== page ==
For the first time, we meet a future president before he’s in office.  Silent Calvin Coolidge (Ed Flanders).  Harding brings him to the White House in desperation to see how he’ll vote should the Senate need his tie-breaking vote.  He refuses to give an answer, ever the Sphinx.  He’ll arrive soon enough as Harding’s problems mount.  One of his best friends kills himself and the Senate is bouncing around various charges, including Teapot Dome.  We hear of this in one of the miniseries’ annoying “coincidences.”  Maggie is tending to Mrs. Harding who tells Maggie to open the door, allis owing us to hear/see what Harding and his friends are doing a room away.  Poor Mrs. Harding–her husband is a bum with multiple mistresses and a crumbling presidency.  She has only her Maggie to keep her company, though Maggie is exhausted by it. 

It comes time for the Hardings’ fateful trip to the West.  For Mrs. Jaffray, it’s only a chance to give the White House a big cleaning.  Mercer shows up at Maggie’s in the middle of the night to break the news that President Harding as died.  Weeks later, Florence Harding is refusing to leave, and Coolidge is not pushing to move in.  When she finally does leave, it’s without her pets.  She leaves the damn bird to Maggie. 

There are changes in staff, so many that Mercer and Maggie are near the head of the table and the Irish maid Annie, who gave Maggie such a hard time early on, is retiring after 25 years.  Maggie is the new first maid!  Coolidge is the kind of man who rings for the servants just to see them hurry in and who also expectes change when Mercer gets him the paper.  And he keeps a pet racoon. 

Mrs. Grace Coolidge (Lee Grant) insists her husband has a sense of humor, but she seems to be the only one who can see it.  He’s the kind of man who visits the White House kitchen, instructing everyone on stretching soup by adding water, saving stale bread, etc.  There will be no leftovers for the staff as Coolidge wants them for himself. 

Lillian is caught up in living on credit, as is the rest of the country.  She’s happy to buy her mother a Victrola on credit, much to the delight of the staff members who visit Maggie.  At 26, Lillian has a date, the first one we’ve known about yet!

The only time President Coolidge shows any excitement is with his family.  But even then he’s sour, telling his sons, “don’t get too comfortable, boys, we’re only temporary tenants.”  Mrs. Coolidges’s biggest worry is sneaking a few moments away from the Secret Service.  Hell, she even makes her own bed, but will defend her husband to the end as a “good man.”  Beware the slightest hint of pain in a miniseries.  One of the Coolidge boys complains of a blister on his foot and in the next scene…dead.  Both parents are utterly undone, but after a while, they manage to get back their lives (Mrs. Coolidge has all of those creepy dolls to help). 

However, it’s Silent Cal Coolidge who has the best line of the entire miniseries.  He’s in the attic with the servants helping to patch a buckling roof when Mrs. Jaffray starts wailing at them all, not realizing he’s there.  “Mrs. Jaffray, wouldn’t you be more comfortable at Buckingham Palace?” and she resigns.  Having taken care of that, he’s off to his wife full of dire warnings about the economy, that someday there will be a depression.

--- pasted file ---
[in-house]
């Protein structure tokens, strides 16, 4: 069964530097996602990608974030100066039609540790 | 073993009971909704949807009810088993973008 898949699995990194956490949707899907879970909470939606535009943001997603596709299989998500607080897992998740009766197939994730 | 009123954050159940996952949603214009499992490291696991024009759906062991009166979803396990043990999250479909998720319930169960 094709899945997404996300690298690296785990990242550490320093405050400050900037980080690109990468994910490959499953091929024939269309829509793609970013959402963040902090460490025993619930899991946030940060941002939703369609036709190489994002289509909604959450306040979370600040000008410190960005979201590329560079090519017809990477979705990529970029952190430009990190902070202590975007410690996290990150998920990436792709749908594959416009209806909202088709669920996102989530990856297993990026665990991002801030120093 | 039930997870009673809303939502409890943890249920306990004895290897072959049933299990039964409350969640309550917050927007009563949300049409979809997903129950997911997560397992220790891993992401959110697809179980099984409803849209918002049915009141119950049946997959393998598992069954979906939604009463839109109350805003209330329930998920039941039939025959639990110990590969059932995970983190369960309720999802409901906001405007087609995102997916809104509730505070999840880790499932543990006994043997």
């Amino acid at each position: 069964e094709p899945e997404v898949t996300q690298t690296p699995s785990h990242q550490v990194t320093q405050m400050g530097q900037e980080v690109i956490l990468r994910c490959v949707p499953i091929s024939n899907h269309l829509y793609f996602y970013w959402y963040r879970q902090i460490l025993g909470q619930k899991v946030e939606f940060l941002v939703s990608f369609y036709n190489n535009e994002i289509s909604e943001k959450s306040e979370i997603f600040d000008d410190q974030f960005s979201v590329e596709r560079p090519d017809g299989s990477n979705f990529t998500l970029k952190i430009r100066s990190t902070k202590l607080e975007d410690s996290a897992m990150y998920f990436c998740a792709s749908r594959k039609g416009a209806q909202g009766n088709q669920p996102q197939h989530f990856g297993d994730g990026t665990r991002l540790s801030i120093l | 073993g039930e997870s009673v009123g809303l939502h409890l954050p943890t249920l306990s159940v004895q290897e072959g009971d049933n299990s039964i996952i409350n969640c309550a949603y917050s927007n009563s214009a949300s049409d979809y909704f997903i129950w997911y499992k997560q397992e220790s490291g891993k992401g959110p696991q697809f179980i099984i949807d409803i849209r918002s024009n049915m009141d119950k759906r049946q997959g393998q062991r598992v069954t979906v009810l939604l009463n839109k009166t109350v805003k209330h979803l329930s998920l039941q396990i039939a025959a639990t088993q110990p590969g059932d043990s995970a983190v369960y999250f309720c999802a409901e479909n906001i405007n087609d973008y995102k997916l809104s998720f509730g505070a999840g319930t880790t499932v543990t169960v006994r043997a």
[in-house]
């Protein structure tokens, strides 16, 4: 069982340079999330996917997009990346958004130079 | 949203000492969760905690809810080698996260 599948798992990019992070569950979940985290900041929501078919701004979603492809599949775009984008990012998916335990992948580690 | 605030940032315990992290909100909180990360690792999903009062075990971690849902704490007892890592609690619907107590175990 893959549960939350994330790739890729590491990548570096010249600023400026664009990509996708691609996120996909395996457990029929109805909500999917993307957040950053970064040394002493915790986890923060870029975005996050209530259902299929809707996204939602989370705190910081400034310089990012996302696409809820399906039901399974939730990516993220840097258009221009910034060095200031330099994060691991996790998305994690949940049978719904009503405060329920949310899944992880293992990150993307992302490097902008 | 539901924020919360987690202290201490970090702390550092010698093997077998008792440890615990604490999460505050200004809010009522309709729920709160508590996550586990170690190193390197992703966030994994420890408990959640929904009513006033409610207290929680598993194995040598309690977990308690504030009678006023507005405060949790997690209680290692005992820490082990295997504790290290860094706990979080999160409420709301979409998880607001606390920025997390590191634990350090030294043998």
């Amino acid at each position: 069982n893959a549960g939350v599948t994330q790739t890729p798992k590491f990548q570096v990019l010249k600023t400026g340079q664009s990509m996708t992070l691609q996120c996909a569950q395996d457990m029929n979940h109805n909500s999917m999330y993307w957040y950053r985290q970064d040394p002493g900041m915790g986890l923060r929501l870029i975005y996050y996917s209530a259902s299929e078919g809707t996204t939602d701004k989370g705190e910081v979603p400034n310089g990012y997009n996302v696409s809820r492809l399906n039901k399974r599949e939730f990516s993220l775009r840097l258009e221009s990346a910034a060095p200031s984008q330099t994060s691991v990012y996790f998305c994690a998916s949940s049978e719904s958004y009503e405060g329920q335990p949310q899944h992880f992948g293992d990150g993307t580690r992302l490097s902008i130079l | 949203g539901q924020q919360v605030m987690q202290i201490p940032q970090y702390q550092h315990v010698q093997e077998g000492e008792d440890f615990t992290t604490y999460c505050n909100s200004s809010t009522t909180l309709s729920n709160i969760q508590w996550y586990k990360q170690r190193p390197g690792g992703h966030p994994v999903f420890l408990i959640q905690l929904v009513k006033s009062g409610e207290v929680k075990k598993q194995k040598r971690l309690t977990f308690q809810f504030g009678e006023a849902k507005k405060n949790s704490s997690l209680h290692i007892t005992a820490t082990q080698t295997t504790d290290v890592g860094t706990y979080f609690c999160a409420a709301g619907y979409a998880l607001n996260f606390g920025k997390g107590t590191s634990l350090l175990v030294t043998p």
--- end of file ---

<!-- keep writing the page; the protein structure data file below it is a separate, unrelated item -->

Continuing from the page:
On the homefront, Emmett has been moved to Arizona for a better climate, thanks to the President.  So, that leaves Maggie to worry about only Lillian, who goes to speakeasies and boys.  Lillian chides her once again about her devotion to the White House.  “It’s like taking the veil,” she huffs. 

We find out Coolidge is done when the Republican party fails to nominate him in 1928, going for Hoover instead.  It’s suddenly 1930 and the Great Depression is in full swing.  The dress shop where Lillian works is going out of business and the movie theater where she worked has closed.  Things are so bad the refrigerator is taken by the repo man.  In fact, she does something she said she would never do; she takes a job at the White House.  “I’ve come to take the veil,” she announces during breakfast one morning and takes her place at the end of the table.

President Hoover (Larry Gates) is also not the friendliest of men, and even Maggie is caught up in the gloom, ordering around Lillian mercilessly.  The first time we meet Mrs. Hoover (Jan Sterling) is when she summons Lillian, who is schooled in Mrs. Hoover’s finger gestures by her mother.  And Maggie wasn’t wrong.  Mrs. Hoover is definitely an imperious broad, with a bird yet.  She wants to “fatten up” Lillian and sends a boat of ice cream her way, with a servant to make sure she eats every bit of it. 

Mother and daughter are having trouble because Maggie is so tough on Lillian at work.  Lillian is worked to the bone, but Maggie puts it in perspective: there are a lot of people out of work and everyone at the White House knows someone who needs a job, so if she were easy on Lillian, everyone would want to bring in someone.  On top of it all, everyone has to take a pay cut! 

Mercer, Maggie and Lillian’s savings are all wiped out when the banks fail.  Maggie has been putting even coins aside and now gets a big actorly scene of tears and mourning.  “Backstairs at the White House” has been relatively free of these, as it races at break-neck speed through history, but since Oliva Cole can handle it, she might as well have a scene like this every now and then.

A crazed man has gotten into the White House and threatened the President, so security measures are ramped up, meaning the servants have to be even more out of sight than ever.  The Bonus Army is a big worry for the Hoovers, who have everyone working overtime.  Maggie looks ready to drop.  An old army buddy of Emmett’s shows up as part of the Bonus Army (much to the consternation of Frazier, their boarder/coworker).